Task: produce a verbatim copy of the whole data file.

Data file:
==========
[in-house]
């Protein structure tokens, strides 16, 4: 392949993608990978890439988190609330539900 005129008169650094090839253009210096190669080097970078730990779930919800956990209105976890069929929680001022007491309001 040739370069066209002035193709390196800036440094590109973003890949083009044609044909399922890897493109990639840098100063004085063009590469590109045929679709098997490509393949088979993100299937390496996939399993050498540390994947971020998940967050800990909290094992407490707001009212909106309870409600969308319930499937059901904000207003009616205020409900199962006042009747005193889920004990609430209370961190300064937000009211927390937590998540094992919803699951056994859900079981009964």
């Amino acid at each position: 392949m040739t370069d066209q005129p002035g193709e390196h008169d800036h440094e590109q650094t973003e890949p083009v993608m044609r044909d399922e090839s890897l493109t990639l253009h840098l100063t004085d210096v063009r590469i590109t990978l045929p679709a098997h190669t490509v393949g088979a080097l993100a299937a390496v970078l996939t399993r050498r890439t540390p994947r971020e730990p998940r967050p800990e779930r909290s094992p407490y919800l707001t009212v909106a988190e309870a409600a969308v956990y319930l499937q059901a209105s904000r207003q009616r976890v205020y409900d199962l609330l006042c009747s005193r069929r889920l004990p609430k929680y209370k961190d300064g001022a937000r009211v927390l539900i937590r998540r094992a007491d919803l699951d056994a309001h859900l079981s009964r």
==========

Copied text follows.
[in-house]
């Protein structure tokens, strides 16, 4: 392949993608990978890439988190609330539900 005129008169650094090839253009210096190669080097970078730990779930919800956990209105976890069929929680001022007491309001 040739370069066209002035193709390196800036440094590109973003890949083009044609044909399922890897493109990639840098100063004085063009590469590109045929679709098997490509393949088979993100299937390496996939399993050498540390994947971020998940967050800990909290094992407490707001009212909106309870409600969308319930499937059901904000207003009616205020409900199962006042009747005193889920004990609430209370961190300064937000009211927390937590998540094992919803699951056994859900079981009964």
């Amino acid at each position: 392949m040739t370069d066209q005129p002035g193709e390196h008169d800036h440094e590109q650094t973003e890949p083009v993608m044609r044909d399922e090839s890897l493109t990639l253009h840098l100063t004085d210096v063009r590469i590109t990978l045929p679709a098997h190669t490509v393949g088979a080097l993100a299937a390496v970078l996939t399993r050498r890439t540390p994947r971020e730990p998940r967050p800990e779930r909290s094992p407490y919800l707001t009212v909106a988190e309870a409600a969308v956990y319930l499937q059901a209105s904000r207003q009616r976890v205020y409900d199962l609330l006042c009747s005193r069929r889920l004990p609430k929680y209370k961190d300064g001022a937000r009211v927390l539900i937590r998540r094992a007491d919803l699951d056994a309001h859900l079981s009964r």